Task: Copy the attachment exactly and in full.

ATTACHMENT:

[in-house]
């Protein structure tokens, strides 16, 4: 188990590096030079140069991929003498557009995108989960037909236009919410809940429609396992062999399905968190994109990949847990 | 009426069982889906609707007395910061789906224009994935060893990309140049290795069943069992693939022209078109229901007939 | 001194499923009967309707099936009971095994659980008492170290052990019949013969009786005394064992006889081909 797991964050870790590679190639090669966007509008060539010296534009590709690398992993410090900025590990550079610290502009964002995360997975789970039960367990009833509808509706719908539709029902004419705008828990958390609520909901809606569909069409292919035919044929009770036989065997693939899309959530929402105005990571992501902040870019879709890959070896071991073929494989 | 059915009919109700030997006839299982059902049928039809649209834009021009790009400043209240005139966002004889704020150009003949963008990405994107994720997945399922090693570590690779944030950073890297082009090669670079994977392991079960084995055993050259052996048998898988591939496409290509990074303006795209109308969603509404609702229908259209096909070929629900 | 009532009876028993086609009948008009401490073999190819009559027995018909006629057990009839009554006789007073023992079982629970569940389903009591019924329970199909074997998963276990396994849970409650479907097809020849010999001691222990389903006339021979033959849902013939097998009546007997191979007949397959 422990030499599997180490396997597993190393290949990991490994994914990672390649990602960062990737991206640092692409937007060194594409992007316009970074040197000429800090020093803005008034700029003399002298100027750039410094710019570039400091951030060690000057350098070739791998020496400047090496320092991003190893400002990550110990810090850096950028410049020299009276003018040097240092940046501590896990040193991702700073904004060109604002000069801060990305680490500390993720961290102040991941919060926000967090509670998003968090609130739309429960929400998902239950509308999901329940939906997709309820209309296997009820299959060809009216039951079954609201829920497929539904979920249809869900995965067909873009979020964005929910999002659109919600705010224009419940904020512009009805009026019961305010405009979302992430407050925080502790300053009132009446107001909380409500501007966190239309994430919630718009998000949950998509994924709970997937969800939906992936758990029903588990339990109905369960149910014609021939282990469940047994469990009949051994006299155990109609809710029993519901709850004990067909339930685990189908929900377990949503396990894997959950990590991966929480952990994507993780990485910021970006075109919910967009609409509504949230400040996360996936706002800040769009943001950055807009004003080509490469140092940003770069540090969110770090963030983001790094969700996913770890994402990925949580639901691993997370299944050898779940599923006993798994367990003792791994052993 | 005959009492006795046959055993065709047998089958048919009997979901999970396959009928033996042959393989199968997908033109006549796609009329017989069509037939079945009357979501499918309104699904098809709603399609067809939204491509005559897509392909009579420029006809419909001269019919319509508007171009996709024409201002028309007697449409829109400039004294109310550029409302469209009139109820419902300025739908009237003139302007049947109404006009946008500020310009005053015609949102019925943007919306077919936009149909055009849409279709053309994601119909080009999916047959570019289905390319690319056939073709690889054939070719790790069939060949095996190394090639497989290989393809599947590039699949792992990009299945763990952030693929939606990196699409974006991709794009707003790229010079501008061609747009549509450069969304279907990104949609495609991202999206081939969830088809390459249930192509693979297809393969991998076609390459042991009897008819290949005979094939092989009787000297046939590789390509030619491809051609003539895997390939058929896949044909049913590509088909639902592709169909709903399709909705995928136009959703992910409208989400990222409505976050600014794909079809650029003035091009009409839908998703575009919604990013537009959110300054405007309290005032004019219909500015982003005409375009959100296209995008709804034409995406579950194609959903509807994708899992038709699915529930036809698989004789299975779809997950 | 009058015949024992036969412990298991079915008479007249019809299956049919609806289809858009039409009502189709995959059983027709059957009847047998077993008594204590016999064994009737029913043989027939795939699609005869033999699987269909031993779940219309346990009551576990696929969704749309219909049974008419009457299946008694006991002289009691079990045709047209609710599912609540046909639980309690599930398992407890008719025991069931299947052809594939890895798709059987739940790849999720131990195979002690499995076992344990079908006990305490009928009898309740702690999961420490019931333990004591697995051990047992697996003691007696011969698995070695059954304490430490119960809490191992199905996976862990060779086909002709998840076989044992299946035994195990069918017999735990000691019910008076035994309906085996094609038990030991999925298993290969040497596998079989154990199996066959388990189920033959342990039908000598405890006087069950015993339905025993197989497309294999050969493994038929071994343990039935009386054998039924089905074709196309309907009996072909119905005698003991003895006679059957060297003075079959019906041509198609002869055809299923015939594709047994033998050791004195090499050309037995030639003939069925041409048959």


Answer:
[in-house]
């Protein structure tokens, strides 16, 4: 188990590096030079140069991929003498557009995108989960037909236009919410809940429609396992062999399905968190994109990949847990 | 009426069982889906609707007395910061789906224009994935060893990309140049290795069943069992693939022209078109229901007939 | 001194499923009967309707099936009971095994659980008492170290052990019949013969009786005394064992006889081909 797991964050870790590679190639090669966007509008060539010296534009590709690398992993410090900025590990550079610290502009964002995360997975789970039960367990009833509808509706719908539709029902004419705008828990958390609520909901809606569909069409292919035919044929009770036989065997693939899309959530929402105005990571992501902040870019879709890959070896071991073929494989 | 059915009919109700030997006839299982059902049928039809649209834009021009790009400043209240005139966002004889704020150009003949963008990405994107994720997945399922090693570590690779944030950073890297082009090669670079994977392991079960084995055993050259052996048998898988591939496409290509990074303006795209109308969603509404609702229908259209096909070929629900 | 009532009876028993086609009948008009401490073999190819009559027995018909006629057990009839009554006789007073023992079982629970569940389903009591019924329970199909074997998963276990396994849970409650479907097809020849010999001691222990389903006339021979033959849902013939097998009546007997191979007949397959 422990030499599997180490396997597993190393290949990991490994994914990672390649990602960062990737991206640092692409937007060194594409992007316009970074040197000429800090020093803005008034700029003399002298100027750039410094710019570039400091951030060690000057350098070739791998020496400047090496320092991003190893400002990550110990810090850096950028410049020299009276003018040097240092940046501590896990040193991702700073904004060109604002000069801060990305680490500390993720961290102040991941919060926000967090509670998003968090609130739309429960929400998902239950509308999901329940939906997709309820209309296997009820299959060809009216039951079954609201829920497929539904979920249809869900995965067909873009979020964005929910999002659109919600705010224009419940904020512009009805009026019961305010405009979302992430407050925080502790300053009132009446107001909380409500501007966190239309994430919630718009998000949950998509994924709970997937969800939906992936758990029903588990339990109905369960149910014609021939282990469940047994469990009949051994006299155990109609809710029993519901709850004990067909339930685990189908929900377990949503396990894997959950990590991966929480952990994507993780990485910021970006075109919910967009609409509504949230400040996360996936706002800040769009943001950055807009004003080509490469140092940003770069540090969110770090963030983001790094969700996913770890994402990925949580639901691993997370299944050898779940599923006993798994367990003792791994052993 | 005959009492006795046959055993065709047998089958048919009997979901999970396959009928033996042959393989199968997908033109006549796609009329017989069509037939079945009357979501499918309104699904098809709603399609067809939204491509005559897509392909009579420029006809419909001269019919319509508007171009996709024409201002028309007697449409829109400039004294109310550029409302469209009139109820419902300025739908009237003139302007049947109404006009946008500020310009005053015609949102019925943007919306077919936009149909055009849409279709053309994601119909080009999916047959570019289905390319690319056939073709690889054939070719790790069939060949095996190394090639497989290989393809599947590039699949792992990009299945763990952030693929939606990196699409974006991709794009707003790229010079501008061609747009549509450069969304279907990104949609495609991202999206081939969830088809390459249930192509693979297809393969991998076609390459042991009897008819290949005979094939092989009787000297046939590789390509030619491809051609003539895997390939058929896949044909049913590509088909639902592709169909709903399709909705995928136009959703992910409208989400990222409505976050600014794909079809650029003035091009009409839908998703575009919604990013537009959110300054405007309290005032004019219909500015982003005409375009959100296209995008709804034409995406579950194609959903509807994708899992038709699915529930036809698989004789299975779809997950 | 009058015949024992036969412990298991079915008479007249019809299956049919609806289809858009039409009502189709995959059983027709059957009847047998077993008594204590016999064994009737029913043989027939795939699609005869033999699987269909031993779940219309346990009551576990696929969704749309219909049974008419009457299946008694006991002289009691079990045709047209609710599912609540046909639980309690599930398992407890008719025991069931299947052809594939890895798709059987739940790849999720131990195979002690499995076992344990079908006990305490009928009898309740702690999961420490019931333990004591697995051990047992697996003691007696011969698995070695059954304490430490119960809490191992199905996976862990060779086909002709998840076989044992299946035994195990069918017999735990000691019910008076035994309906085996094609038990030991999925298993290969040497596998079989154990199996066959388990189920033959342990039908000598405890006087069950015993339905025993197989497309294999050969493994038929071994343990039935009386054998039924089905074709196309309907009996072909119905005698003991003895006679059957060297003075079959019906041509198609002869055809299923015939594709047994033998050791004195090499050309037995030639003939069925041409048959």